June 21, 2009
Nokia Siemens Set To Buy Nortel Wireless Units
Nokia Siemens Networks, one of the largest telecommunications solutions suppliers in the world, announced Saturday that it will buy the wireless operations of Canadian-based Nortel Networks in a $650 million deal to strengthen its position in North American markets.
The Finnish-German joint enterprise said it was buying the LTE and CDMA assets of Nortel, a once powerful contender in the telecommunications equipment industry is now operating under bankruptcy protection and is now making arrangements for the liquidation of its business.
According to Nokia Siemens, Nortel's pending bankruptcy status has subjected the transaction to the approval of both U.S. and Canadian courts. They added that it expected to have approval by July. The transaction was described as "a significant step towards strengthening its leadership" in LTE wireless technology.
Nortel is working to put the company with a 127-year history in Canada to rest as it sells its operations one-by-one.
Nortel CEO Mike Zafirovski, had hoped they would be able to revamp and sustain Nortel, but seeking bankruptcy protection in the U.S. and Canada made assets harder to sell.
Nortel spokesman Mohammed Nakhooda said, "After careful review Nortel has decided the sale of its businesses is the best path for Nortel to deliver on its stated objectives of maximizing value while preserving innovation, customer relationships and jobs to greatest extent possible."
"The process is well under way and the company is advancing in its discussions with external parties to sell its other businesses," he added.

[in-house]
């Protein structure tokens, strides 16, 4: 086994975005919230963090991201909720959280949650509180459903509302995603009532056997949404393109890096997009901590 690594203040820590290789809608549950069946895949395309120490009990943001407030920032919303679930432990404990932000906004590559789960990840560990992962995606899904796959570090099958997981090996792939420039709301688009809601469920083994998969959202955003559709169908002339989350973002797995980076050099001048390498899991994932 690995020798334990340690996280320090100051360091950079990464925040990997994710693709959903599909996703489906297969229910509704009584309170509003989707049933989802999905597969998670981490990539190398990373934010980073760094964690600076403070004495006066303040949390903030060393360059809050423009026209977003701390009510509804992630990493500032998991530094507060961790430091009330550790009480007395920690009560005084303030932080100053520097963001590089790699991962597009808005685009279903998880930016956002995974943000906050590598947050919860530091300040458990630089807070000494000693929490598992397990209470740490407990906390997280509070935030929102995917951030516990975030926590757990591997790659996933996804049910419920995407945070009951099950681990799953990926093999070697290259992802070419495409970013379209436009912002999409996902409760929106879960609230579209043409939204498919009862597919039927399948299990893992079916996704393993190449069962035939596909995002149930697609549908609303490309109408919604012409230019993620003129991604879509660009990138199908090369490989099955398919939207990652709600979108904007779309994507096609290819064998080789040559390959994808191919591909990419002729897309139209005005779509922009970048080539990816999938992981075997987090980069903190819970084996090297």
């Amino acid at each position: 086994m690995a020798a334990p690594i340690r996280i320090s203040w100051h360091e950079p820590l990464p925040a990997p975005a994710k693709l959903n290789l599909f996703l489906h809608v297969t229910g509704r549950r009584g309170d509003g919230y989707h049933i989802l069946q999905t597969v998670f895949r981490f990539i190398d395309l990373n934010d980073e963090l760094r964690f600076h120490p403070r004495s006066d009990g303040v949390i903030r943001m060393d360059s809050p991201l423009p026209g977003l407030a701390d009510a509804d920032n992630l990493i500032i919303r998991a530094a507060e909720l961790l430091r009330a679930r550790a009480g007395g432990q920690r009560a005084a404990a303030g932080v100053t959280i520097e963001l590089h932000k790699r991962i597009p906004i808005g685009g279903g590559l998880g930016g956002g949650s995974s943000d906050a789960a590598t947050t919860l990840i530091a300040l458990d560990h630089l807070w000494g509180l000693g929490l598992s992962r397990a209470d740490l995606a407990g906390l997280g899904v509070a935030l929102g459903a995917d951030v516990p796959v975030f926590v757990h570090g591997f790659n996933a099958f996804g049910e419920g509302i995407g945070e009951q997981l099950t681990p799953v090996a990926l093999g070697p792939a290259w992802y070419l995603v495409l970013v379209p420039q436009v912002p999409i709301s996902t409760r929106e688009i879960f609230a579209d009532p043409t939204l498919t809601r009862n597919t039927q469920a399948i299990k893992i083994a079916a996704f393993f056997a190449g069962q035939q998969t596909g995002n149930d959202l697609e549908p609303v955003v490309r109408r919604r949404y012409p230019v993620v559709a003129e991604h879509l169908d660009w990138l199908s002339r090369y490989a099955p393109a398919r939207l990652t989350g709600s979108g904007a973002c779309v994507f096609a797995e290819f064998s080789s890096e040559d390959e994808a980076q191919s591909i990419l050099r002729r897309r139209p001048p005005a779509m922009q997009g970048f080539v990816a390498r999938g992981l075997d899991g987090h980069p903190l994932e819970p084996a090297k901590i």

Zafirovski said their enterprise business, their optical Metro Internet business and their carrier voice over IP and application business as well as part of the wireless business are among the assets still up for sale.
Nortel also said it will request that its shares be taken from the Toronto Stock Exchange list.
Nortel has more than 25,000 employees worldwide. During the 1990s telecom and Internet boom, Nortel employed over 95,000 people. At one point in 2000 it could account for one-third of the entire Toronto Stock Exchange market value.
After the dot-com bust, Nortel encountered its own issues. It had an accounting crisis that triggered shareholder lawsuits, regulatory investigations and the firing of key executives, including CEO Frank Dunn.
Zafirovski, a former executive at Motorola Inc. and General Electric Co., was made CEO in late 2005. The next year, Nortel settled a $2.5 billion shareholder litigation over the bookkeeping scandal.
Zafirovski has overseen a series of disappointing work force cuts and restructurings in his effort to "re-create a great company," as he often said.
Nokia Siemens Networks is a joint venture of Nokia Corp., the world's top mobile phone maker, and German Siemens AG. It employs 60,000 people worldwide.
"The acquisition of Nortel's profitable CDMA business would significantly improve Nokia Siemens Networks' presence in North America and make it a leading supplier of wireless infrastructure products in the region," the Finland-based company said.
The deal would mean that more than 2,500 Nortel employees, presiding mostly in Canada and the United States, would find themselves being transferred to Nokia Siemens Networks. Nokia Siemens says that Canada's government-owned export credit agency, Export Development Canada, would support the transaction with a $300 million loan commitment.
Nortel reported a net loss in their first quarter this year of $507 million with revenue falling by 37%from 2008 to $1.7 billion.
Nortel's customers, including Canada's leading telecommunications company Bell, welcomed the deal which Nokia Siemens claims would ensure the continuation of Nortel's research and development sector.
"As Nortel's largest customer in Canada, Bell supports Nokia Siemens' plan to continue to foster Nortel's long history of research and development in Canada," said Stephen Howe, spokesman for Bell Mobility.
"This news eliminates industry uncertainty and enhances CDMA ... today and in the future," said Dan Hesse, CEO of Kansas City-based Sprint Nextel," he added.
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